Years ago, Atul Gawande wrote an article called “Personal Best” in The New Yorker. He explores the question, “Should a surgeon have a coach?”
Think about it. If top performers in every other industry have coaches, then why not surgeons?
Any athlete at the top of their game has a coach. Most musicians have coaches too. Actors and actresses have coaches.
So why not surgeons?
Life is on the line everyday in their profession.
And why not principals?
Surely, principals and assistant principals should experience leadership coaching too.
The stakes are also high in education.
Student achievement and the doors opened via an excellent educational experience matter.
But in reality, the data shows that principals are not utilizing this kind of professional development.
Shocking statistics: School leaders are not experiencing coaching.
A 2020 research study done by the Learning Policy Institute and NAESP found that 23% of school leaders had access to a mentor or coach in the past two years (and only 10% of principals who served in high-poverty schools).
Said another way: The majority of school leaders do not receive additional support in the form of coaching and mentorship.
So it would be unrealistic for district leaders to expect administrators to improve student learning, elevate instruction, develop teacher leaders, and build a world-class culture, without this kind of support.
All these practices are less likely to occur without districts providing adequate support to school principals in the form of coaching.
Of all the school improvement initiatives that districts could make a priority, offering their administrators coaching should be at the top of the list.
But alas, even if a district provides principal coaching, many principals have excuses for why they don’t pursue professional learning in the form of coaching.
And I do use the word excuses intentionally.
In any principal-coach relationship, it is important to be compassionate and candid.
Often leaders hide behind the “excuse” of a challenge. It let’s them off the hook. Permission granted to play small.
I believe there is always a solution to a challenge.
And if you agree, then there is no place for excuses to exist.
I define an excuse as this way: A challenge a leader has internalized so they can continue to “play small” and push ownership to anyone or anything else but themselves.
So back to what the data shows about excuses …
Research shows principals did not take advantage of coaching and mentorship because:
- 67% said a lack of time
- 43% said insufficient building coverage
- 42% said not enough money
The best principals share many qualities.
At the top of the list is the ability to flip obstacles into opportunities.
In the next section, you’ll learn how to turn each of the most common excuses into excellent opportunities for professional growth.
How to make time for leadership coaching.
Of all the constraints a principal faces, time is the biggest perceived challenge.
In education, I call the least effective administrators — Play-It-Safe Principals.
Play-It-Safe-Principals love to say, “There’s never enough time.“
But let’s say that principal is offered a new opportunity tomorrow …
Maybe they move from a small elementary school to a large comprehensive high school with 2000+ students. Does that principal now have more time?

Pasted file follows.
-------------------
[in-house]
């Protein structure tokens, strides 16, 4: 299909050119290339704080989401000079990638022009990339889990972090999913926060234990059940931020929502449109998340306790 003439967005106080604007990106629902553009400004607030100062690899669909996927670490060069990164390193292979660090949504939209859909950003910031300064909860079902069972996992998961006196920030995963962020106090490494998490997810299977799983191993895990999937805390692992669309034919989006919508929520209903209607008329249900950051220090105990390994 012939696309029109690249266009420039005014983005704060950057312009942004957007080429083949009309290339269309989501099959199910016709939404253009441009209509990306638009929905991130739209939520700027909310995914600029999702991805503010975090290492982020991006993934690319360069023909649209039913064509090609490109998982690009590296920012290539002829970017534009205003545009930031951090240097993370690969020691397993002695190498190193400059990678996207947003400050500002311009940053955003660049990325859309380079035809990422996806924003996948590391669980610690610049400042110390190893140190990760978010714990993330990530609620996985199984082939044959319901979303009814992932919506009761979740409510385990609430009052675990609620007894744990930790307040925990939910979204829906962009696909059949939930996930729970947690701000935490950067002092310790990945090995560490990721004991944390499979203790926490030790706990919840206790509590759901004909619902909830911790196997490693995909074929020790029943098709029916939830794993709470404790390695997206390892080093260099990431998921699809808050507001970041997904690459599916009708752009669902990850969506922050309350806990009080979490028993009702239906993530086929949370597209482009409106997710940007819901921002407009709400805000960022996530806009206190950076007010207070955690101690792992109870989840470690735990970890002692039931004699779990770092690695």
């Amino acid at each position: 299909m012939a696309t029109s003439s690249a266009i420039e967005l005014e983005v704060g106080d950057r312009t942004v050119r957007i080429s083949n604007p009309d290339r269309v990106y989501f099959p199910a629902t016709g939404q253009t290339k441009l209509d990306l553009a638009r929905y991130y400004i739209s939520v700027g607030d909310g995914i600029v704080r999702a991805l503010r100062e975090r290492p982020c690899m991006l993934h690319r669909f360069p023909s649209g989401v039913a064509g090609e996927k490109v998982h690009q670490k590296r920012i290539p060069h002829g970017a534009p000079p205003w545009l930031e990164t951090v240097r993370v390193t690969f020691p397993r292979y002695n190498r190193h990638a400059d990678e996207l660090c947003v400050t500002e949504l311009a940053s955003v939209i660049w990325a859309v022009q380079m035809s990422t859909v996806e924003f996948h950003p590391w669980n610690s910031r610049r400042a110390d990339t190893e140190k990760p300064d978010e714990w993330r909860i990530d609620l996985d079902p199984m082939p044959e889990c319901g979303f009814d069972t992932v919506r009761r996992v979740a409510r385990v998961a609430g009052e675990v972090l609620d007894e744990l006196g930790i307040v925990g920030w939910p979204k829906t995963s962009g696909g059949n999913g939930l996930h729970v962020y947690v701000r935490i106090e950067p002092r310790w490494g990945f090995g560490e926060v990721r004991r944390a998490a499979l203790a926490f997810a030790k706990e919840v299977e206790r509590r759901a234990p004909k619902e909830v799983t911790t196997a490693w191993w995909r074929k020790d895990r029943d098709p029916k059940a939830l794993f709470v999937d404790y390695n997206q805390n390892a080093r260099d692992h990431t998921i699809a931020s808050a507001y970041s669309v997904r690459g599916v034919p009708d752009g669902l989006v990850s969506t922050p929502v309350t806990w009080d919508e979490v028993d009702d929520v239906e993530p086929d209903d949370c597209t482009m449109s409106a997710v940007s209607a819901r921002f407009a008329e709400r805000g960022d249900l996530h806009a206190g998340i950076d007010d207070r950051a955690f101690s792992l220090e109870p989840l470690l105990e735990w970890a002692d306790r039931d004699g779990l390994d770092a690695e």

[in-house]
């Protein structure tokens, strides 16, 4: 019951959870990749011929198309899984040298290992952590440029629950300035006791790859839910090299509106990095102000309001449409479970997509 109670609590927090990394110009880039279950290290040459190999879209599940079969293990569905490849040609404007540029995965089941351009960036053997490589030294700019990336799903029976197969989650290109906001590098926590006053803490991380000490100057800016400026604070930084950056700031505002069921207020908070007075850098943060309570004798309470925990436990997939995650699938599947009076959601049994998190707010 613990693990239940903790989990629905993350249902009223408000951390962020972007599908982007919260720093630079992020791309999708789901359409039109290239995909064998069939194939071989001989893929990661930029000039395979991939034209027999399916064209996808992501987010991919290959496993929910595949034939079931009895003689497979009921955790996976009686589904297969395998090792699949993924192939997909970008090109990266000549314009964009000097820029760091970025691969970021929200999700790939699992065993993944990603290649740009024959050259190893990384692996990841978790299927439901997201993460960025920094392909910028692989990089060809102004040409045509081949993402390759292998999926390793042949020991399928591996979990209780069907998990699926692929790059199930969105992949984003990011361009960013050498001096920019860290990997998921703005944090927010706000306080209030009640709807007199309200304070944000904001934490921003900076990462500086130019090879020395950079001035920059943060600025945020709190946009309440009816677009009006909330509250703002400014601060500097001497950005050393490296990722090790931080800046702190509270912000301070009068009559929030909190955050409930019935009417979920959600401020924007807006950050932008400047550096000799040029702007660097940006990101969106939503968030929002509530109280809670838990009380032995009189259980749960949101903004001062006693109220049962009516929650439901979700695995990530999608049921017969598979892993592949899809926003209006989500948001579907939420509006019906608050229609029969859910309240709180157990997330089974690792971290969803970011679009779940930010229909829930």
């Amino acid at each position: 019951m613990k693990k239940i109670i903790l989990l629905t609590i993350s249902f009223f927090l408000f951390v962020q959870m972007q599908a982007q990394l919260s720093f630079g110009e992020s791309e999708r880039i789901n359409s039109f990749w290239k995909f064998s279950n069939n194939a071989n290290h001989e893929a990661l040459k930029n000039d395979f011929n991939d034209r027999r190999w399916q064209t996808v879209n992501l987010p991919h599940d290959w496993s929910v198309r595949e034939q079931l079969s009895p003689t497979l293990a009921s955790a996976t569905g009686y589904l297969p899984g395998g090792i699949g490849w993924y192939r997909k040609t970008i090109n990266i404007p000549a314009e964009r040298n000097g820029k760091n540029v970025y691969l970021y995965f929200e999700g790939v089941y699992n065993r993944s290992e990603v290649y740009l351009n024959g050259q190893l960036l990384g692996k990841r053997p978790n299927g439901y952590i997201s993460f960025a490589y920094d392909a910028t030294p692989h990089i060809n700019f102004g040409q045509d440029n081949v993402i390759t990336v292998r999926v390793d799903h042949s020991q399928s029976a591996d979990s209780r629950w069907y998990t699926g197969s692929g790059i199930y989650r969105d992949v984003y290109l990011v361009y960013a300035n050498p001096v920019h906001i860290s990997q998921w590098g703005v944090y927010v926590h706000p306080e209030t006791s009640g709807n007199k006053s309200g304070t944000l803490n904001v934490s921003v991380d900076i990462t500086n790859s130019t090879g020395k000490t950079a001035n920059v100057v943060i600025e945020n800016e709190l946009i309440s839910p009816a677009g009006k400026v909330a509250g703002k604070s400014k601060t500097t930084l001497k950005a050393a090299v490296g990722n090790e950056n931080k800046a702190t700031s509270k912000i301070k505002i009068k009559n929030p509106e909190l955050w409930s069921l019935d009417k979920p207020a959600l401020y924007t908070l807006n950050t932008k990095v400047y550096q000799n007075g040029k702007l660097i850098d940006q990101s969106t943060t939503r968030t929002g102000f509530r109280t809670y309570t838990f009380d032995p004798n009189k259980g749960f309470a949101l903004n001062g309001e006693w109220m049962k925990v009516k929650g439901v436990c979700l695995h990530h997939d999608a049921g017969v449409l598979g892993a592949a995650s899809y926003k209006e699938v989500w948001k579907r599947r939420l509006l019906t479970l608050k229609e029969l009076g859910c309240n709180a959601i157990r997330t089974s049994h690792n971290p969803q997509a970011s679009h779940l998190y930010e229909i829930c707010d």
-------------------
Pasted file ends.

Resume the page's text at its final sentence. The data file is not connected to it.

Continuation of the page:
What if the principal becomes a Superintendent … Do systems level leaders at the systems all of a sudden have more time?
What if a principal ascends to Commissioner of Education or even the Secretary of Education … Do leaders at the state and national level have any more time?
Imagine if you had to have emergency surgery tomorrow. Would you “find” the time to have it?
When people say they don’t have enough time, here’s what they are really saying:
I did not prioritize this thing I previously said I didn’t have time for.
That’s the truth. And as a leadership coach, I tell my clients the truth.
If you want to stop making excuses about time, do this today:
#1: Commit to NEVER complaining about time.
A funny thing happens when commit to stop complaining about time.
Just like that, your number one excuse vanishes.
You start readjusting your schedule. You focus on the priority.
Everything else can wait.
#2: Create (and honor) your boundaries
My favorite kind of leader to work with is what I call a Ruckus Maker.
Ruckus Makers are highly effective leaders who:
- consistently invest in their professional development
- challenge the status quo
- design the future of school, now
One way they challenge the status quo is by creating their Ruckus Maker Rules™.
Play-It-Safe-Principals — are overwhelmed, stressed out, and say YES to everything …
Ruckus Makers establish firm rules, aligned to their values, and focuses on the most important work.
As a result, they are able to create tremendous value for the districts they serve.
I have three personal rules:
- If it’s not a HELL YES, then it’s a NO! I refuse to get involved in anything I’m not excited about. Life is too short and there is too much I want to do.
- I will honor my health and relationships everyday. My health and my relationships are everything to me. Each day I make sure I’m eating well, doing some kind of physical activity, and connecting with people I care about.
- I only work with clients that demonstrate a bias for action. I’ve personally mentored hundreds of leaders helping them develop their leadership skills. These Ruckus Makers are successful because they take action. Working with someone who isn’t an action taker wastes both my time and their time.